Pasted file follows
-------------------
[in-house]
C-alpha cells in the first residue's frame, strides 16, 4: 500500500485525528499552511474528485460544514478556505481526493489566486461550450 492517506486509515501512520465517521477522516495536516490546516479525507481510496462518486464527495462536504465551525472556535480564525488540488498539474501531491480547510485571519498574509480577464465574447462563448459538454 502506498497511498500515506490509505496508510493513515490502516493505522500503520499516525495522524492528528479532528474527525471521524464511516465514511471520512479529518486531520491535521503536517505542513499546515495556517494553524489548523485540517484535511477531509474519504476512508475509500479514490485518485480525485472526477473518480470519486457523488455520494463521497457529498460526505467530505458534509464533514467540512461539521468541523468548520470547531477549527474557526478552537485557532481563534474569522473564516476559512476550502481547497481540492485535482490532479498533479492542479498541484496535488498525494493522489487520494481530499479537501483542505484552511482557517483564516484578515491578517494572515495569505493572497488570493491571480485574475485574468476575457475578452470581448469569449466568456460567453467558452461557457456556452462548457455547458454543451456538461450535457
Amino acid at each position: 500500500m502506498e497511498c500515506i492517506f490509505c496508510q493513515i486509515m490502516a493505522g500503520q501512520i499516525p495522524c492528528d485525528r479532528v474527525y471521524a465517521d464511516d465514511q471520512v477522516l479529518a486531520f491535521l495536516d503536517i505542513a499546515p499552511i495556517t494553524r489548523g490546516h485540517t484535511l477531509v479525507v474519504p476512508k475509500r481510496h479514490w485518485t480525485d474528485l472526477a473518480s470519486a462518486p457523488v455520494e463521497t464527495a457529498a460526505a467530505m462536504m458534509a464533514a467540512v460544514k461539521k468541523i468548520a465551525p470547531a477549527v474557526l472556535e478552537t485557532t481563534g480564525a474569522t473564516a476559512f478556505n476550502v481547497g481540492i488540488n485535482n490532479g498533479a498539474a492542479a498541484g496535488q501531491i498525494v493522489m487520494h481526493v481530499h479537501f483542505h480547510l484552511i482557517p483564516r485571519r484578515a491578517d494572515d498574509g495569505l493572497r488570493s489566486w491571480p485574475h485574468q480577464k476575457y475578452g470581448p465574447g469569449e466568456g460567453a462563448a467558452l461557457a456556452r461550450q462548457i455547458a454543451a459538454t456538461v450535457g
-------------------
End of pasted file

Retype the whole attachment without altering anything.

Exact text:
[in-house]
C-alpha cells in the first residue's frame, strides 16, 4: 500500500485525528499552511474528485460544514478556505481526493489566486461550450 492517506486509515501512520465517521477522516495536516490546516479525507481510496462518486464527495462536504465551525472556535480564525488540488498539474501531491480547510485571519498574509480577464465574447462563448459538454 502506498497511498500515506490509505496508510493513515490502516493505522500503520499516525495522524492528528479532528474527525471521524464511516465514511471520512479529518486531520491535521503536517505542513499546515495556517494553524489548523485540517484535511477531509474519504476512508475509500479514490485518485480525485472526477473518480470519486457523488455520494463521497457529498460526505467530505458534509464533514467540512461539521468541523468548520470547531477549527474557526478552537485557532481563534474569522473564516476559512476550502481547497481540492485535482490532479498533479492542479498541484496535488498525494493522489487520494481530499479537501483542505484552511482557517483564516484578515491578517494572515495569505493572497488570493491571480485574475485574468476575457475578452470581448469569449466568456460567453467558452461557457456556452462548457455547458454543451456538461450535457
Amino acid at each position: 500500500m502506498e497511498c500515506i492517506f490509505c496508510q493513515i486509515m490502516a493505522g500503520q501512520i499516525p495522524c492528528d485525528r479532528v474527525y471521524a465517521d464511516d465514511q471520512v477522516l479529518a486531520f491535521l495536516d503536517i505542513a499546515p499552511i495556517t494553524r489548523g490546516h485540517t484535511l477531509v479525507v474519504p476512508k475509500r481510496h479514490w485518485t480525485d474528485l472526477a473518480s470519486a462518486p457523488v455520494e463521497t464527495a457529498a460526505a467530505m462536504m458534509a464533514a467540512v460544514k461539521k468541523i468548520a465551525p470547531a477549527v474557526l472556535e478552537t485557532t481563534g480564525a474569522t473564516a476559512f478556505n476550502v481547497g481540492i488540488n485535482n490532479g498533479a498539474a492542479a498541484g496535488q501531491i498525494v493522489m487520494h481526493v481530499h479537501f483542505h480547510l484552511i482557517p483564516r485571519r484578515a491578517d494572515d498574509g495569505l493572497r488570493s489566486w491571480p485574475h485574468q480577464k476575457y475578452g470581448p465574447g469569449e466568456g460567453a462563448a467558452l461557457a456556452r461550450q462548457i455547458a454543451a459538454t456538461v450535457g